Varona-Barquin A, Ballesteros-Peña S, Lorrio-Palomino S, Ezpeleta G, Zamanillo V, Eraso E, et al. Detection and characterization of surface microbial contamination in emergency ambulances. Am J Infect Control. 2017;45(1):69–71.CrossRefGoogle Scholar
  10. 10.
    Liang S, Vantassell P, Crowe R, Froelke B, Marschall J, Bentley M. Knowledge, attitudes, and practices regarding infection prevention among emergency medical services providers. Am J Emerg Med. 2015;33(5):725–7.CrossRefGoogle Scholar
  11. 11.
    •• Valdez M, Sexton J, Lutz E, Reynolds K. Spread of infectious microbes during emergency medical response. Am J Infect Control. 2015;43(6):606–11 This study is demonstrated EMS providers as significant vectors while also reiterating lack of consistent hygiene practices. CrossRefGoogle Scholar
  12. 12.
    Teter J, Millin M, Bissell R. Hand hygiene in emergency medical services. Prehosp Emerg Care. 2014;19(2):313–9.CrossRefGoogle Scholar
  13. 13.
    Barr N, Holmes M, Roiko A, Dunn P, Lord B. Self-reported behaviors and perceptions of Australian paramedics in relation to hand hygiene and gloving practices in paramedic-led health care. Am J Infect Control. 2017;45(7):771–8.CrossRefGoogle Scholar
  14. 14.
    Noh H, Shin S, Kim N, Ro Y, Oh H, Joo S, et al. Risk stratification-based surveillance of bacterial contamination in metropolitan ambulances. J Korean Med Sci. 2011;26(1):124–30.CrossRefGoogle Scholar
  15. 15.
    Alrazeeni D, Alsuif MS. Nosocomial infections in ambulances and effectiveness of ambulance fumigation techniques in Saudi Arabia. Phase I study. Saudi Med J. 2014;35(11):1354–60.PubMedPubMedCentralGoogle Scholar
  16. 16.
    Oh H, Uhm D. Occupational exposure to infection risk and use of personal protective equipment by emergency medical personnel in the Republic of Korea. Am J Infect Control. 2016;44(6):647–51.CrossRefGoogle Scholar
  17. 17.
    • Barr N, Holmes M, Roiko A, Dunn P, Lord B. Challenges for environmental hygiene practices in Australian paramedic-led health care: a brief report. Am J Infect Control. 2018;46(6):723–5 Showed that despite very frequently working in contaminated conditions, many EMS workers are still under-educated and unprepared on the procedures and methods for decontamination. CrossRefGoogle Scholar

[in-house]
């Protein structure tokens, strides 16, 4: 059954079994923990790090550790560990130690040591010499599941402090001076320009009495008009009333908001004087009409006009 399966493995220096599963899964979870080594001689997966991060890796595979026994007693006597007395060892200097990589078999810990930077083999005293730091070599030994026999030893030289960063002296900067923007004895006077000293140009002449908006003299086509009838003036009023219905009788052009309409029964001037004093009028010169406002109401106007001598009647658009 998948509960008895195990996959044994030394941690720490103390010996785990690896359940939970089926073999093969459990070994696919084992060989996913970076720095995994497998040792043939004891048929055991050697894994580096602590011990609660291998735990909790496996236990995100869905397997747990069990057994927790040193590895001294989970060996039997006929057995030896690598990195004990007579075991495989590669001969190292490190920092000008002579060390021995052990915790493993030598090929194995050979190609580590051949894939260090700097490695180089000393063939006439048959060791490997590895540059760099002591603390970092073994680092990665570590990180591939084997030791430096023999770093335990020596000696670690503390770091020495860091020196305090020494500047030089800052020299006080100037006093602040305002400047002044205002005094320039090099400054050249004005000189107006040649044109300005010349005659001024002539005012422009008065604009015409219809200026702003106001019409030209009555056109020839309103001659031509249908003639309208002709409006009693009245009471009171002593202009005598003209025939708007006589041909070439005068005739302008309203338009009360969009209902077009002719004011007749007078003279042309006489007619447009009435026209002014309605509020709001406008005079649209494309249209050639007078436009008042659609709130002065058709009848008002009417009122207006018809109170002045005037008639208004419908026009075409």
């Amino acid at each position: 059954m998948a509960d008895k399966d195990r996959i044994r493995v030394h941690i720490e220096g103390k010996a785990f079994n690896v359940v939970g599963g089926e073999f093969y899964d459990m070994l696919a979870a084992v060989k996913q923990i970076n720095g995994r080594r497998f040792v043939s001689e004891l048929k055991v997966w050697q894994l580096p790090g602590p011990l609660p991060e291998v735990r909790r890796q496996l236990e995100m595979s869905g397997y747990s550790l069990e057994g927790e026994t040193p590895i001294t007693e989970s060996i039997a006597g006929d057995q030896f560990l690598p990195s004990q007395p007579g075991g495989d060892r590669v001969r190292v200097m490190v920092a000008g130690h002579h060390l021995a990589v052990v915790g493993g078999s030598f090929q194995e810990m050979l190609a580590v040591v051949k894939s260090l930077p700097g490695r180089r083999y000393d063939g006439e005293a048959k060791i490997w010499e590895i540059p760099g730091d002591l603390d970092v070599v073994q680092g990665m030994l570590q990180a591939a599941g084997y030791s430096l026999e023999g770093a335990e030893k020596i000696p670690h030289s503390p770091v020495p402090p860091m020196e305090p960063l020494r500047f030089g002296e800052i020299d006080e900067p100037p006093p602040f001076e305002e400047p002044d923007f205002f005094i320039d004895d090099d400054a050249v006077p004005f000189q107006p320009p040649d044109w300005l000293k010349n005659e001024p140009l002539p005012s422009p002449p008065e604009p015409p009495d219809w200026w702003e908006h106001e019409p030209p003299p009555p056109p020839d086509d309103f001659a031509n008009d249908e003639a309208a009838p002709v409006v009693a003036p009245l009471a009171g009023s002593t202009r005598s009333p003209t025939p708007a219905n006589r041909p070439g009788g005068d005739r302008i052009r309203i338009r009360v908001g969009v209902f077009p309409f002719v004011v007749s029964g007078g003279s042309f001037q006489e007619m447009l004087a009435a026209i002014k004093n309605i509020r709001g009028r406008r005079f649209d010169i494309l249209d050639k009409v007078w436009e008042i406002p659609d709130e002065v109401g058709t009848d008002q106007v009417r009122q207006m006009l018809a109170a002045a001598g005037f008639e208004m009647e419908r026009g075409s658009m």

18. 18.
    Isakov A, Miles W, Gibbs S, Lowe J, Jamison A, Swansiger R. Transport and management of patients with confirmed or suspected Ebola virus disease. Ann Emerg Med. 2015;66(3):297–305.CrossRefGoogle Scholar
  19. 19.
    Le A, Buehler S, Maniscalco P, Lane P, Rupp L, Ernest E, et al. Determining training and education needs pertaining to highly infectious disease preparedness and response: a gap analysis survey of US emergency medical services practitioners. Am J Infect Control. 2018;46(3):246–52.CrossRefGoogle Scholar
  20. 20.
    Kang J, Kim E, Choi J, Hong H, Han S, Choi I, et al. Difficulties in using personal protective equipment: training experiences with the 2015 outbreak of Middle East respiratory syndrome in Korea. Am J Infect Control. 2018;46(2):235–7.CrossRefGoogle Scholar
  21. 21.
    Al-Tawfiq J, Perl T. Middle East respiratory syndrome coronavirus in healthcare settings. Curr Opin Infect Dis. 2015;28(4):392–6.CrossRefGoogle Scholar
  22. 22.
    Knowledge and adherence to guidelines on the infection control of tuberculosis: survey among health care personnel in South Korean general hospitals. Am J Infect Control. 2008;36(5):E142–3.Google Scholar
  23. 23.
    Sampathkumar P. Middle East respiratory syndrome: what clinicians need to know. Mayo Clin Proc. 2014;89(8):1153–8.CrossRefGoogle Scholar

Copyright information

© Springer Science+Business Media, LLC, part of Springer Nature 2019

Authors and Affiliations

  1. 1.Department of Emergency MedicineMetroHealth Medical SystemClevelandUSA

Personalised recommendations